As if being on a 24-hour, 7-days-a week terrorist watch wasn't wearisome enough, it now looks as if several nations in Europe are actively preparing for war. For some, any whisper of war has the potential to morph into something far more catastrophic, like World War 3. Of course, given the escalating tensions between the Russian Federation and the North Atlantic Treaty Organization (NATO), not to mention the seemingly constant military exercises by Russia, there seems ample reason for countries such as Germany and Lithuania to make preparations. But some of the prepping does not appear to be especially overt, such as Germany's recent consideration of re-instituting conscription in order to bolster its civil defense force and the exhorting of its population to be better prepared in case of disasters. Still, Germany is not alone in its sudden interest in disaster readiness, suggesting to some that certain nations are inching their way toward World War 3.
BBC News reported August 23 that Germany, using the possibility of future terrorist attacks like the recent spate of deadly attacks in Germany, Belgium, and France as cause for concern, is now mulling over the idea of reintroducing conscription for a ready civil defense force. Conscripts would provide support for the military in case of a national disaster, officials assert, and would have caches of food, gasoline, and even available shelter for military personnel should it become necessary.
According to German news agency DPA, conscription ended in 2011 but was never removed from Germany's constitution, so reinstating the draft system would be a simple legislative matter. While the Cold War was going on, Germany's conscripts had to join the military for at least 18 months. This provided the nation with the ability to quickly mobilize 495,000 soldiers if necessary. This could supplement the standing military's numbers to about 1.2 million troops.
The debate over conscription leaked to the press just days after the government urged civilians to begin stockpiling food, water, and other necessities to be generally prepared for privations during a time of national disaster.
While there were calls of fearmongering leveled at the German government, such seemingly innocuous government maneuverings, however, had others taking notice that preparedness could mean war-readiness. To illustrate, the Daily Star pointed out the war games being played in eastern Europe and how recent headlines, such as at Inquisitr, warned that Russia had the military capability to attack and take over the Baltic States "overnight" and with "no warning," perhaps even using its military exercises as cover. A report from the Atlantic Council warned that NATO and the West should not underestimate Russia's willingness to place NATO at a military and diplomatic disadvantage, to go to the brink of World War 3, much like it did when it invaded and annexed Crimea in 2014 against the protestations of most of the world.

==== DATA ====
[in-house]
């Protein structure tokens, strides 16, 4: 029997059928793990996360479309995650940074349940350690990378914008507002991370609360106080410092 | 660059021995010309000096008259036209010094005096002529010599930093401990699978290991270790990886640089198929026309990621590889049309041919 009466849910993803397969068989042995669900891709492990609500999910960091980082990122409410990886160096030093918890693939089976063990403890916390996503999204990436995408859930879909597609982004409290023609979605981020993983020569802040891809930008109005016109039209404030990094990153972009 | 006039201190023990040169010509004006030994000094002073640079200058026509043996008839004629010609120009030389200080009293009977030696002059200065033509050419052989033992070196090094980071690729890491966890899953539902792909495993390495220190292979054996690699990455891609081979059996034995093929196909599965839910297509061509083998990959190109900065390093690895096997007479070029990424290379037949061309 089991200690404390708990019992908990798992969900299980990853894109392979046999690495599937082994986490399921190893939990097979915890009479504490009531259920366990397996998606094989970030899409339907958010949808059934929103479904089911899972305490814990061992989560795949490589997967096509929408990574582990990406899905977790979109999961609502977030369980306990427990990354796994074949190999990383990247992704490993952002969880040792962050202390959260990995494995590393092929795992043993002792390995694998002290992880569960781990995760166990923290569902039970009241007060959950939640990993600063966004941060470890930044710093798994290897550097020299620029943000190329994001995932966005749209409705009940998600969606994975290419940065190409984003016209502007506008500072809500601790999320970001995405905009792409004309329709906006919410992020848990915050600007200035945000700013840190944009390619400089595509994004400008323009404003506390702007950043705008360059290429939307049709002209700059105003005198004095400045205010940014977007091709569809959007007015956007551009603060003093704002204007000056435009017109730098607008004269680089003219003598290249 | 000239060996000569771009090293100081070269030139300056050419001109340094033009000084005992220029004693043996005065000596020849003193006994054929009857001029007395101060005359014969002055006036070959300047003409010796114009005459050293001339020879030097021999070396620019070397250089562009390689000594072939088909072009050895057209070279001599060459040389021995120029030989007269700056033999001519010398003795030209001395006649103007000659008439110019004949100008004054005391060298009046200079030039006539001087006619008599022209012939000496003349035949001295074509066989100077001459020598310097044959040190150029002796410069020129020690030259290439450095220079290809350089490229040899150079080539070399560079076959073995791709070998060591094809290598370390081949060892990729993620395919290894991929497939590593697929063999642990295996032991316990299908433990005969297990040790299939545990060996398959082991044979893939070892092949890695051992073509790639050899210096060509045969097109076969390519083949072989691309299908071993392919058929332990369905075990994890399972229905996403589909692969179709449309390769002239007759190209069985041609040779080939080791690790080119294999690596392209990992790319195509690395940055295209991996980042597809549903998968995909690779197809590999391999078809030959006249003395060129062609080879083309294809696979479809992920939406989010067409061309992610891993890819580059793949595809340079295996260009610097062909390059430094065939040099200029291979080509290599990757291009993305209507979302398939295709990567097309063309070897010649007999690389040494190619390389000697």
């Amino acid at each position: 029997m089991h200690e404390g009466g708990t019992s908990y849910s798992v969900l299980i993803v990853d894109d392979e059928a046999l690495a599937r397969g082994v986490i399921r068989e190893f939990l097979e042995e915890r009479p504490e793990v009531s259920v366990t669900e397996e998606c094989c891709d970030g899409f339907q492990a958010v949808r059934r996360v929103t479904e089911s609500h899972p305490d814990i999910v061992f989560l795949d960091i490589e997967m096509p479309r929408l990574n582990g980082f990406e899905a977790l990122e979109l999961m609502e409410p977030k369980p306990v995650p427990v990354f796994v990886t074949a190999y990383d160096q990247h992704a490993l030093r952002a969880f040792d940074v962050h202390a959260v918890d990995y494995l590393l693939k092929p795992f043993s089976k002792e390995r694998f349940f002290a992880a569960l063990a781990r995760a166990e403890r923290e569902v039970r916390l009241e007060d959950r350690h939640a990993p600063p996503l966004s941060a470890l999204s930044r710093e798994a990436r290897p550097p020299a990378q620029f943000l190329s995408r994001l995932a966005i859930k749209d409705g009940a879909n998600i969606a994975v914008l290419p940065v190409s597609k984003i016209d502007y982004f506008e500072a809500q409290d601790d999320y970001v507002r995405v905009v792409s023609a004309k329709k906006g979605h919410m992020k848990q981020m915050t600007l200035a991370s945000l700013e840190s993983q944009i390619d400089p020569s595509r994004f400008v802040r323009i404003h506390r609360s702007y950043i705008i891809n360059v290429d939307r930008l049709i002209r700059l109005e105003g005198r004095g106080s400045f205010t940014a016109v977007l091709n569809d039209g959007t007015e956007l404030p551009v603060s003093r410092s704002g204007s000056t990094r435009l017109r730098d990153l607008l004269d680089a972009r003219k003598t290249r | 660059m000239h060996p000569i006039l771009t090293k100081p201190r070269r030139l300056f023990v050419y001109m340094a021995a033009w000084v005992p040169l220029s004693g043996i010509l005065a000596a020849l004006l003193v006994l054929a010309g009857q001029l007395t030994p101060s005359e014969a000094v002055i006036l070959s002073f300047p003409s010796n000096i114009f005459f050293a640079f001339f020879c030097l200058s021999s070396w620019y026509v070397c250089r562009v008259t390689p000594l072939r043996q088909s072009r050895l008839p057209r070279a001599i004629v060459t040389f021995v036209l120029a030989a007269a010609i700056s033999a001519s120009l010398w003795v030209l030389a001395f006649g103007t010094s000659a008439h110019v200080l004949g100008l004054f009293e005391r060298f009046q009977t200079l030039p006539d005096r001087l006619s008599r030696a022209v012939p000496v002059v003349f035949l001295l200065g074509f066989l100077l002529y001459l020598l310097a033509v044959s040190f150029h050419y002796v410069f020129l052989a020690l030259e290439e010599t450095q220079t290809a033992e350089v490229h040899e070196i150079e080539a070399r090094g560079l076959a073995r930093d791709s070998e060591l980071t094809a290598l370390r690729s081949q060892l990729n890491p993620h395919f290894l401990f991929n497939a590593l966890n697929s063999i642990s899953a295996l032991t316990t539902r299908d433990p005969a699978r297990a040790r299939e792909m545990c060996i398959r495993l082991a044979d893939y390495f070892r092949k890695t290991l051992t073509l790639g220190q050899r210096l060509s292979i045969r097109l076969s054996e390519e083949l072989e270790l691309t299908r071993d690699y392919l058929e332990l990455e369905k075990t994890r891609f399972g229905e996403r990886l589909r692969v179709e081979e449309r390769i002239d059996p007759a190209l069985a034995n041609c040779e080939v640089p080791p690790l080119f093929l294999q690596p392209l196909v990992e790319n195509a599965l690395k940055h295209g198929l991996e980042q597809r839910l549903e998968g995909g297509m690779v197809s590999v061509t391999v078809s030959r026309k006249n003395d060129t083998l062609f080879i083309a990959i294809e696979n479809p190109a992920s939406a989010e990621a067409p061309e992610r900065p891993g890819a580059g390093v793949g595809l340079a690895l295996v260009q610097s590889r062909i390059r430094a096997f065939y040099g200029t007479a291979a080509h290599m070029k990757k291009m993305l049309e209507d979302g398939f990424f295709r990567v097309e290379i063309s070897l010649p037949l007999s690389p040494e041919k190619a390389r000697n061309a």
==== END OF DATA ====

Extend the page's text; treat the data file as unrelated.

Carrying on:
There are several countries moving toward conscription at present, the Daily Star revealed, fueling fears that World War 3 might be closer than most realize. Sweden is considering a draft for its army. In a separate report, Daily Star recounted United Kingdom officials maintaining that war with Russia would see a quick mobilization of British troops.
Websites like MirrorSpectrum, which tend to be more conspiratorial in nature, have found a connection in Germany's calls for civilian preparedness and that of the calls by President Barack Obama in May for Americans to do the same (his remarks, per the White House website, came in the aftermath of severe storms and tornadoes, not to mention flooding, in Arkansas). Of course, as is well known, the United States is the principal member and military power in NATO, so preparing for World War 3 for one member is likely to be echoed by other members. The MirrorSpectrum alludes that there is a "disturbing" trend worldwide of nations talking preparedness, including a booklet produced by the United Kingdom entitled Preparing For Emergencies that advises civilians on prepping for disasters.
In a related development, Lithuania ordered 88 armored troop carriers from Germany to bolster its somewhat meager defenses, UPI reported. As one of the Baltic States, it is one of the vulnerable potential targets of the Russian Army, according to experts. The aforementioned Atlantic Council report noted that the Baltic States were ill-prepared to meet a full-on onslaught by the Russian Army, predicting that Russian forces could take over their former Soviet neighbors (Lithuania was part of the Warsaw Pact countries, effective vassal states to Union of Soviet Socialist Republics, during the Cold War) in a matter of hours or days. In hopes of being better prepared for Russian aggression, Lithuania reinstated conscription for its army in September, according to The Guardian.
In recent weeks, the Russian military has, as reported by Inquisitr, moved armaments into Crimea, increased its troop strength on the tense Ukraine border to 40,000, increased its airpower in the region, and created a new Task Force for the area. As often happens, when an antagonistic military power makes some type of maneuver, its counterpart is soon to follow with a matching move. But in this case, does it mean World War 3? Or is it all just more saber-rattling and posturing, the stirring up of invasion and war fears in a Cold War 2.0? Time, as they say, will tell. In the meantime, disaster preparedness in and of itself, whether or not it is done for wars or floods or power outages, is a proactive approach to the inevitability of emergency situations, regardless of if you are in Arkansas or Germany.
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